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Ponti d’Italia – 2. Ponte Scaligero Posted by on Feb 15, 2012 in History, Travel

“L’opera più audace e mirabile del medioevo in Verona” (“The most audacious and wondrous work of the middle ages in Verona”) is how historians describe il Ponte Scaligero (the Scaligero Bridge), also known as Ponte di Castelvecchio, the beautiful brick and marble bridge which spans the river Adige from the Torre del Mastio (Master Tower) of the Castelvecchio complex in Verona.

Ponte Scaligero was built over a period of three year, probably between 1354 to 1356 on the orders of the then lord of Verona, Cangrande II, and was intended as a personal escape route from the castle in case things got nasty, which they often did in those days! The architect’s identity is wrapped in mystery although a document from 1495 cites the name Guglielmo Bevilacqua. Whoever the designer was, they did a wonderful job. The base is constructed in marmo bianco e rosso (white and red marble) and the distinctive upper section with its mura merlate (crenelated walls) and feritoie nei piloni (arrow slits in the pillars) is in mattoni (brick). The three wide arches, the largest of which spans nearly 50 metres, a prodigious distance for those days, allow the bridge to resist the forceful current of the river Adige.

A legend tells that the bridge’s designer was afraid that he had been a bit too ambitious. On the day of the inauguration and removal of the supports he supposedly remained on the far side of the bridge armato di cavallo, in modo da poter fuggire velocemente nel caso il ponte fosse crollato (armed with a horse in order to make a quick getaway in case the bridge collapsed!). His fears were unfounded though, as the bridge endured almost unscathed for five centuries, resisting the ravage of time and the fiercest floods. Then in 1802 the French knocked down the tower on the left bank and filled in the distinctive crenelations on the walls. In 1824, restoration of the bridge began, initially with work to reinforce the weary main pillars, then ten years later the crenelated walls were ripristinati (restored) to their original glory.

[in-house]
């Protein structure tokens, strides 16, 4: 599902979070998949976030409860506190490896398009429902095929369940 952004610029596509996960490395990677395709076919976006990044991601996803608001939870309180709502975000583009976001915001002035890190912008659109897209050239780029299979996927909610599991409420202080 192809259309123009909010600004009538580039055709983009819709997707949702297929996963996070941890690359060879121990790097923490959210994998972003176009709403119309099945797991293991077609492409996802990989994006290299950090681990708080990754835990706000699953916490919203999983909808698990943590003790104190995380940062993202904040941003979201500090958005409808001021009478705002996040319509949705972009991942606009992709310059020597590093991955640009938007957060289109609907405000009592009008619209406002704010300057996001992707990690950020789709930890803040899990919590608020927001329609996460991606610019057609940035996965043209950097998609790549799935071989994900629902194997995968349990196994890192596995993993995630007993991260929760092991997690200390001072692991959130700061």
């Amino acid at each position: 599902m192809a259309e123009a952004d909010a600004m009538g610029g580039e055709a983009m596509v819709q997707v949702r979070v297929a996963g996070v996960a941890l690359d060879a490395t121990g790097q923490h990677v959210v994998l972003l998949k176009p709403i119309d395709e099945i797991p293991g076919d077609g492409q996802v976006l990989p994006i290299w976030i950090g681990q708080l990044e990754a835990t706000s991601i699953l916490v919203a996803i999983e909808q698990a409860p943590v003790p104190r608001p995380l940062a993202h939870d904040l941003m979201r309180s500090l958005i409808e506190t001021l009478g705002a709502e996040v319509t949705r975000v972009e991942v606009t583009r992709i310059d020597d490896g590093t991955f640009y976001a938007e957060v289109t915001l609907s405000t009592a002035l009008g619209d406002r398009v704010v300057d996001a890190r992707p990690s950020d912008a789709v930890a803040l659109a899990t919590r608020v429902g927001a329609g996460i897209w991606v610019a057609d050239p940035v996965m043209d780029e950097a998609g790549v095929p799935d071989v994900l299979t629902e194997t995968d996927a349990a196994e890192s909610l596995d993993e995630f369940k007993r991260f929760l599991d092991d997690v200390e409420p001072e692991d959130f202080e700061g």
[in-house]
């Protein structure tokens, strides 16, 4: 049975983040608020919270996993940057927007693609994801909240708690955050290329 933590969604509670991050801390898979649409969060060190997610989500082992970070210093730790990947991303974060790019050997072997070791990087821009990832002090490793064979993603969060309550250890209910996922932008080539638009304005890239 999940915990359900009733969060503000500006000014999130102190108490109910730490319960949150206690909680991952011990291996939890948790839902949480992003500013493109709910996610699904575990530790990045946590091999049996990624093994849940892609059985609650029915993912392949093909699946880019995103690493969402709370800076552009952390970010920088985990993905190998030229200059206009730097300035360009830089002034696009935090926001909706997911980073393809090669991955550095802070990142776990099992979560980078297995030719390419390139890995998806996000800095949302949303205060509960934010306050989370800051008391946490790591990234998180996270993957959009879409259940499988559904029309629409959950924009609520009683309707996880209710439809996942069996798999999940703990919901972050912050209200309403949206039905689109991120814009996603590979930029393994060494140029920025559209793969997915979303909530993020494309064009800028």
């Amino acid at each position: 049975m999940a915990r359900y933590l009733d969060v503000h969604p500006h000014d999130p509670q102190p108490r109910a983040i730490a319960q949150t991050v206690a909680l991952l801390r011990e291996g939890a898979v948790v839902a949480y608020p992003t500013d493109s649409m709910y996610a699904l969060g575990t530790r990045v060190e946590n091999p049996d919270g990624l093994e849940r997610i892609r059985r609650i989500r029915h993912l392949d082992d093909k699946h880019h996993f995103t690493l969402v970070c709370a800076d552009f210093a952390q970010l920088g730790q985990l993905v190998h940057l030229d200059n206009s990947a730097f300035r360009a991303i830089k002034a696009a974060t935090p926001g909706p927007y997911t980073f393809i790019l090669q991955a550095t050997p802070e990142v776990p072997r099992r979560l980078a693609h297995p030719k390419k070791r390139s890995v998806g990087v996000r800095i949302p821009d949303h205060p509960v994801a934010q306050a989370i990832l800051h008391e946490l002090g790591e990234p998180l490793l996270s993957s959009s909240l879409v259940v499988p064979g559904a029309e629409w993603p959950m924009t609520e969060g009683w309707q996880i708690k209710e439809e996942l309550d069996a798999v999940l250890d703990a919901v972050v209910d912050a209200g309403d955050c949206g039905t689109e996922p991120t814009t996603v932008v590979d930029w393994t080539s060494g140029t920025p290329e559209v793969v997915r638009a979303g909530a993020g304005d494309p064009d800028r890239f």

The medieval giant finally met its end on the evening of the 25th of April 1945 when retreating German troops completely destroyed it with explosives. Luckily for us though, we can still enjoy a visit to the beautiful bridge in Verona. Ponte Scaligero was meticulously reconstructed between 1949 and 1951 using solo le pietre e i mattoni originali, che i veronesi avevano recuperato dal letto del fiume (only the original stones and bricks which the people of Verona had recovered from the river bed).

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